Maybe the grandest thing about this compendium of designs that have appeared previously in Vogue Knitting magazine, is its educational value. If a knitter were to make each one of the fifty (50!) hat patterns here, s/he would come away with a very full knowledge of knitting technique and knitting propriety, by which I mean that the designs are perfectly suited to the kinds of yarn required. (For example, one would not be advised to make the Double-Knit Hat designed by Elli Stubenrauch in a yarn heavier or less elastic than the fingering-weight called for, as that would most likely doom it to failure.)

One side of the Double-Knit Hat, designed by Elli Stubenrauch.

So, if you followed the directions as written, you'd practice (and perhaps learn for the first time) double knitting (i.e. reversible!) and intarsia. And you'd come away with a clever and useful little cap. Though I'm generally not a big fan of pictorial knitting, I must admit that I find this design, called "bird on a wire," very adorable.

The other side.

The designs are prefaced by short sections on the history of hats, anatomy of hats, and types--the latter offers useful images of basic hat shapes--and there's a mercifully brief boilerplate discussion of basic techniques. (At least there is no seemingly-obligatory section on "how to knit," which most knitting books, no matter how advanced, compulsively repeat.) The patterns themselves reflect a range of designers, from well-known (Deborah Newton, Pam Allen, Norah Gaughan) to up-and-coming (Jacqueline van Dillen, Mari Tobita, Anna Al). The fifty designs as a whole reflect the delightful way that modern knitting incorporates the textile heritage of Europe, Asia, and the Americas through technique, motif, color, and style.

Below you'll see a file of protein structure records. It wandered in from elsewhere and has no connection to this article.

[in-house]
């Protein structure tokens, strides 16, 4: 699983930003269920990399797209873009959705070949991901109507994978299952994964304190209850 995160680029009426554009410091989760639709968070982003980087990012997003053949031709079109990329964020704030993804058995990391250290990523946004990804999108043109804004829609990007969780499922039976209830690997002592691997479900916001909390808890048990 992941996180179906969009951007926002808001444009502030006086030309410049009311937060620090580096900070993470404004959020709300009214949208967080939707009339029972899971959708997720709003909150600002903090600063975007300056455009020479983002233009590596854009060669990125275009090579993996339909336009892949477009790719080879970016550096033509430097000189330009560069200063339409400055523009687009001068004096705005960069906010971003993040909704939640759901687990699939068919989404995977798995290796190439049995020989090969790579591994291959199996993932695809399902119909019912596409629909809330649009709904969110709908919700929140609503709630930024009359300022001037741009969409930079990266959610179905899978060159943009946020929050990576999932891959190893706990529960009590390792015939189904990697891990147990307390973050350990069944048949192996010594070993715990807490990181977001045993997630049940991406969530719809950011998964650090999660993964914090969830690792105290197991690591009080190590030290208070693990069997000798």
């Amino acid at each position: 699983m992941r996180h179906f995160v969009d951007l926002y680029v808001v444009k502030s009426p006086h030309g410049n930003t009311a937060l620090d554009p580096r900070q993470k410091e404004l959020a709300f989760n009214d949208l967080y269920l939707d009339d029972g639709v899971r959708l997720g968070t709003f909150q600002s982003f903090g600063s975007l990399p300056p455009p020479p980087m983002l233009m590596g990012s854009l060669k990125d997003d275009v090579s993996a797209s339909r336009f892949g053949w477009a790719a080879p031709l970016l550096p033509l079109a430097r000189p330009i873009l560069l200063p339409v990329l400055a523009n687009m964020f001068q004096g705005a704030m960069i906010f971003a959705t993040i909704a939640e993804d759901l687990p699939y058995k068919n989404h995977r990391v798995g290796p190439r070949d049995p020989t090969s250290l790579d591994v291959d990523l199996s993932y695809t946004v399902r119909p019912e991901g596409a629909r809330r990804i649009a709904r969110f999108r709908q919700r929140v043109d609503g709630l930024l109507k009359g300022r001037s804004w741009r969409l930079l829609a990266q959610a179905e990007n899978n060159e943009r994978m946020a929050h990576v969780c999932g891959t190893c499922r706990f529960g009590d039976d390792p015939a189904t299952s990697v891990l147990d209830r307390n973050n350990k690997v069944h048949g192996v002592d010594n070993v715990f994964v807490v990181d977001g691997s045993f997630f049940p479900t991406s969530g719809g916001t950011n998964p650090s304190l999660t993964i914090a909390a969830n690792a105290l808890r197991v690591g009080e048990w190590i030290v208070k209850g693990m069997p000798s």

Does it have any limitations at all? Yes--these are designs intended for women, though some, like the chullos, trapper, beanie-style, and aviator hats could easily be adapted to fit those of the male persuasion. But apart from that, it really is, as the title claims, an ultimate compendium. Great photography, clear layout, instructions, charts, and timeless designs--it's really one of the best knitting books I've found, and the list price of $24.95 (obviously even less if you buy through a discounter) is quite modest considering what's included.